A new study suggests that the floor may be an overlooked source of healthcare-associated infection and may help to spread pathogens such as Clostridium difficile and MRSA though contact with high-touch objects. The researchers call for further research to confirm their findings, which are based on a study of five hospitals.
The team – including researchers from the Case Western Reserve University School of Medicine in Cleveland, OH – reports the study in the American Journal of Infection Control.
Healthcare-associated infections are infections that patients acquire during admission to a healthcare setting such as a hospital or nursing home. They are a major, but often preventable, threat to patient safety.
Healthcare-associated infections are most often linked to the use of invasive devices such as central lines, ventilators, and urinary catheters. They can also develop following an operation, at the place on the body where surgery was performed.
Patients treated in intensive care units (ICUs) are at particular risk for infection, and the risk rises with the amount of time spent in ICUs.
According to the World Health Organization (WHO), healthcare-associated infections are the “
The annual financial losses attributed to healthcare-associated infections in the United States are estimated to be in the region of $6.5 billion.
The Centers for Disease Control and Prevention (CDC) say that much progress has been made in tackling healthcare-associated infections, but there is still a lot of work to do. They estimate that at any given time in the U.S.,
The researchers behind the new study suggest that their findings highlight an area that may be overlooked in measures to prevent and control healthcare-associated infections.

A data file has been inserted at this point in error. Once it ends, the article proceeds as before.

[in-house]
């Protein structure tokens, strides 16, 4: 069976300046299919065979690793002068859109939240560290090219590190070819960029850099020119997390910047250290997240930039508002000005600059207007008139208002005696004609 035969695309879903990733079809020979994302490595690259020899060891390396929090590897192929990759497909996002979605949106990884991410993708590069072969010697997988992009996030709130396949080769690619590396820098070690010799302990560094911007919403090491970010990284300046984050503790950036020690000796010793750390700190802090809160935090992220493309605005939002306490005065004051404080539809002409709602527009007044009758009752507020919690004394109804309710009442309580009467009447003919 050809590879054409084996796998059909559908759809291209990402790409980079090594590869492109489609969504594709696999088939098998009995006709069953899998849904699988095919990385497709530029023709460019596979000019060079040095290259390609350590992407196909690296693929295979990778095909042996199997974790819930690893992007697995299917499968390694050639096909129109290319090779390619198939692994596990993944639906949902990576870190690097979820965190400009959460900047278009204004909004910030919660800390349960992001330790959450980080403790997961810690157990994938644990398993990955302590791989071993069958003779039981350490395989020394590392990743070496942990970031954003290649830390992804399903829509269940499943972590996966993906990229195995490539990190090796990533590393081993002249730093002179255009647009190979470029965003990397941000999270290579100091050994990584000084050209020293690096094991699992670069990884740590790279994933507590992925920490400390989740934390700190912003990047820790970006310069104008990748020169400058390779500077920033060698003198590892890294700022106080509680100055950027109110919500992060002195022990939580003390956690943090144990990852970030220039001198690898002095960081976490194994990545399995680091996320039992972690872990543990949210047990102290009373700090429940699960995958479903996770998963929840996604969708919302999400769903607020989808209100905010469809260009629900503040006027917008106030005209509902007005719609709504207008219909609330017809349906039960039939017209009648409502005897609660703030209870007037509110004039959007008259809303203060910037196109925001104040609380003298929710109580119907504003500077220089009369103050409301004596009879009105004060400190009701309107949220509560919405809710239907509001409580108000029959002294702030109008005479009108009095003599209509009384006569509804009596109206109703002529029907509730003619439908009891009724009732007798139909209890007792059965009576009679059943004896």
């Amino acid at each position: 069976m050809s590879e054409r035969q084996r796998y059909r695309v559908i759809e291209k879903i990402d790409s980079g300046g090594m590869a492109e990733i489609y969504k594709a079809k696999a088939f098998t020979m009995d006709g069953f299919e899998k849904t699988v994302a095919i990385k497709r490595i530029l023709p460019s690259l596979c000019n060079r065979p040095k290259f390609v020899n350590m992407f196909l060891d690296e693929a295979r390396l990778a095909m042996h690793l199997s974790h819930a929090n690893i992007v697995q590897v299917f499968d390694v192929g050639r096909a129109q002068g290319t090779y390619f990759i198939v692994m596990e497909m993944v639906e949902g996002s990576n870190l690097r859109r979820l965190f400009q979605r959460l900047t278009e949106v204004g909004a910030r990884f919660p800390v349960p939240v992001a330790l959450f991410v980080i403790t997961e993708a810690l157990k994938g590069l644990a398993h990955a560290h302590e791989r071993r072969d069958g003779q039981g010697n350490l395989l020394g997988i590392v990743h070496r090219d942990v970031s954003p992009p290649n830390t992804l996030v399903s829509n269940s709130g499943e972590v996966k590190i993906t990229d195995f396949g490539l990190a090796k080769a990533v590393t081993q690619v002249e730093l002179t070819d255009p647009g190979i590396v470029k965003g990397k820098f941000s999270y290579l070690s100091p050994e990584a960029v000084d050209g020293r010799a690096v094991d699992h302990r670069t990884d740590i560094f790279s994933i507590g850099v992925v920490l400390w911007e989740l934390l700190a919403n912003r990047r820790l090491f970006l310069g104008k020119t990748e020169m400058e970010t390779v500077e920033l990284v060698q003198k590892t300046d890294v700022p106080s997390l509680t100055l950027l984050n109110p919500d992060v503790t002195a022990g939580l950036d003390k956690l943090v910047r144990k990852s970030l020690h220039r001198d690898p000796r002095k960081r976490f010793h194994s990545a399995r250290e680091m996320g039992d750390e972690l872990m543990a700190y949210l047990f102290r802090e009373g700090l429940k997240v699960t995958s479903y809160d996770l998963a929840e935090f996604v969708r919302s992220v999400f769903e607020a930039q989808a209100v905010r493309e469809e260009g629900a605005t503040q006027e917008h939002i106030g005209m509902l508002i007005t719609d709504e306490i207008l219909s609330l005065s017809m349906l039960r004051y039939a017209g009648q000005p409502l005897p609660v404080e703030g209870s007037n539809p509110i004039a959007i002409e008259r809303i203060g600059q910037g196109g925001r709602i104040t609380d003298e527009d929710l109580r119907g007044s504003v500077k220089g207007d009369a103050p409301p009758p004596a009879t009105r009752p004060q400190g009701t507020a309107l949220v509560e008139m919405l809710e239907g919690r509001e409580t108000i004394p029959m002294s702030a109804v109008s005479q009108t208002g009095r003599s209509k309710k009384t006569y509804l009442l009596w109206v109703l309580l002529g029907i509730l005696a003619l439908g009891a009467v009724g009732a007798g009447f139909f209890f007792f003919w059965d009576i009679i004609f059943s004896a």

They note that: “Efforts to improve disinfection in the hospital environment usually focus on surfaces that are frequently touched by the hands of healthcare workers or patients.”
Even though floors are heavily contaminated, because they are not classed as a frequently touched surface, they do not receive as much attention as high-touch objects, they add.
For their study, the researchers investigated five hospitals in the Cleveland area. Altogether, they cultured and examined samples from 318 floor sites from 159 patient rooms (two sites per room), including C. difficile infection (CDI) isolation rooms and non-CDI rooms.
They also took samples from the bare and gloved hands of healthcare staff, as well as from other high-touch surfaces including call buttons, medical devices, linen, medical supplies, and clothing.
The results showed that floors in patient rooms were often contaminated with MRSA, vancomycin-resistant enterococci, and C. difficile, with C. difficile being “the most frequently recovered pathogen in both CDI isolation rooms and non-CDI rooms.”
The researchers also found that high-touch objects, including call buttons and blood pressure cuffs, were frequently in contact with the floor, and contact with objects on the floor often led to the transfer of pathogens to hands.
They suggest that further research should now be done to investigate the extent to which the floors of hospital rooms might be an underappreciated source for the spread of pathogens.
Linda Greene, president of the Association for Professionals in Infection Control and Epidemiology, says that: “Understanding gaps in infection prevention is critically important for institutions seeking to improve the quality of care offered to patients,” and concludes:
“Even though most facilities believe they are taking the proper precautions, this study points out the importance of ensuring cleanliness of the hospital environment and the need for education of both staff and patients on this issue.”